LSU Health Shreveport Chancellor: COVID-19 likely to be seasonal virus

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SHREVEPORT, La. (KTAL/KMSS) – The Chancellor of LSU Health Shreveport says the coronavirus could become a seasonal illness, just like the flu.

“Even though we have a vaccine for the regular flu or immunization, we can get a flu shot every year, the reality is that a flu shot is not 100% effective and neither will this vaccine be 100%,” said Dr. G.E.Ghali, Chancellor of LSU Health Shreveport.

Dr. Ghali says the coronavirus could possibly have seasonal characteristics because other viruses normally have two variables as to why they are seasonal. One of those variables is temperature and the other is how close people are to one another.

“The warmer the temperature the less likely viruses are to survive in warmer temperature, but not 100%, so the temperature is one variable. Typically, in the wintertime when it’s cooler, people aren’t out as much, outdoors as much, they are closer, confined together, so the combination of cooler weather and people being closer to each other, indoors more, are the two variables that result in the seasonal variability in some of these viruses. And, I’m sure this novel COVID-19 will be no different.”

Fortunately, when it comes to the coronavirus, he says a vaccine could be coming sooner rather than later.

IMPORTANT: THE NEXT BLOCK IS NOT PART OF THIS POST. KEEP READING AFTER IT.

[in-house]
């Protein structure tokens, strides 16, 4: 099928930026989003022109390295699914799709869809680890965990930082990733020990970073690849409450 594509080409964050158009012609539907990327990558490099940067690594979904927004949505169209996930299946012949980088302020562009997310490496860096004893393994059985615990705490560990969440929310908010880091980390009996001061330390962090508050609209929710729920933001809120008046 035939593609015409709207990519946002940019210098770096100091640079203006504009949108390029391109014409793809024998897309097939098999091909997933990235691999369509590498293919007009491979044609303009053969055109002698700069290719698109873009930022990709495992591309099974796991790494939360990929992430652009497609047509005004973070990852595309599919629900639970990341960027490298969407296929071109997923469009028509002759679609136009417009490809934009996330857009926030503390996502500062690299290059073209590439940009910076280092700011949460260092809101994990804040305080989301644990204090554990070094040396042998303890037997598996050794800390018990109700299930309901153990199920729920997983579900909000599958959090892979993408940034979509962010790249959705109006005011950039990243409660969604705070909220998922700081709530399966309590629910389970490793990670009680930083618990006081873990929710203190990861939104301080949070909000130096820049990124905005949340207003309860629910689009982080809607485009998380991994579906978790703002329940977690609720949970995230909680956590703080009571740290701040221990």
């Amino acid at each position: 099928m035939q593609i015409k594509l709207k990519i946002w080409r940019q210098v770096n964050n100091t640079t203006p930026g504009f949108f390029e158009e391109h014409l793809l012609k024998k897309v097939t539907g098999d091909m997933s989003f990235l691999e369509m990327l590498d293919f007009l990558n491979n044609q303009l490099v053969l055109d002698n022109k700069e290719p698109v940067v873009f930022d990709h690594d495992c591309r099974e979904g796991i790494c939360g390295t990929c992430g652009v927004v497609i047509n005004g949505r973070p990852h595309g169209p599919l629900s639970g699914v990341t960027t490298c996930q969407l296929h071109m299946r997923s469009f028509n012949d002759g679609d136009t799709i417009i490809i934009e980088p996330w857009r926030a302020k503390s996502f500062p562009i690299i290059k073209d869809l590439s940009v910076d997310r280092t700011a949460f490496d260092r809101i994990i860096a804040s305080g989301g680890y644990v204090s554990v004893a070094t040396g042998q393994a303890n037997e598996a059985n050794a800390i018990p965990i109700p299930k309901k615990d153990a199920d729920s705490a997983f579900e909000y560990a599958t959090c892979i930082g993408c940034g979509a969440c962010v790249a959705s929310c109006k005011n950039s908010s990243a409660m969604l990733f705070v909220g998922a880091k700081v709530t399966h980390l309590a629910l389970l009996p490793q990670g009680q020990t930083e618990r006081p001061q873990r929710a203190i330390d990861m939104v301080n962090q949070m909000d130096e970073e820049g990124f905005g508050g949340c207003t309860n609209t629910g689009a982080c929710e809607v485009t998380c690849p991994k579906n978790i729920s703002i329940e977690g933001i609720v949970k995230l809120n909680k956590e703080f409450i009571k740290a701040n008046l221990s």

“I was always hopeful that we would have one before the end of the year, but realistically part of it was that it would take 12-to-18 months. But, there have been some positive reports out of Washington, D.C. The CDC and the FDA are working with a lab at Oxford University in the United Kingdom, so it’s possible to come up with a very promising vaccine that not only would be effective but also could be mass-produced fairly easily.”

Dr. Ghali says there are different strains of the virus around the country and that the virus can mutate.

“The variety we have in North Louisiana looks to be genetically very similar to the clan or the family that looks the same as the European variety, which is the same as that in New Orleans. A little bit different than the variety they have on the West Coast of the U.S., which is more of a direct variety from China.”

Just like the flu vaccine, this vaccine would not be 100% effective, but it will help those who have compromised immune systems.

“If it’s given to folks on a regular basis, particularly the vulnerable population, the elderly those in nursing homes, and those who have comorbid conditions, then the likelihood of it protecting those individuals is really good.”

Doctor Ghali says this virus is something doctors are still working to understand but he believes everything will go back to normal.

“Do I think we are going to wear masks forever, no. I think we are going to go back to shaking people’s hands, we are going to go back to hugging people, kissing people on their cheeks and things that we like to do, particularly, in the south.”

Dr. Ghali says he is hopeful about a vaccine being developed before the end of the year, but he says, realistically, it could take 12 to 18 months.

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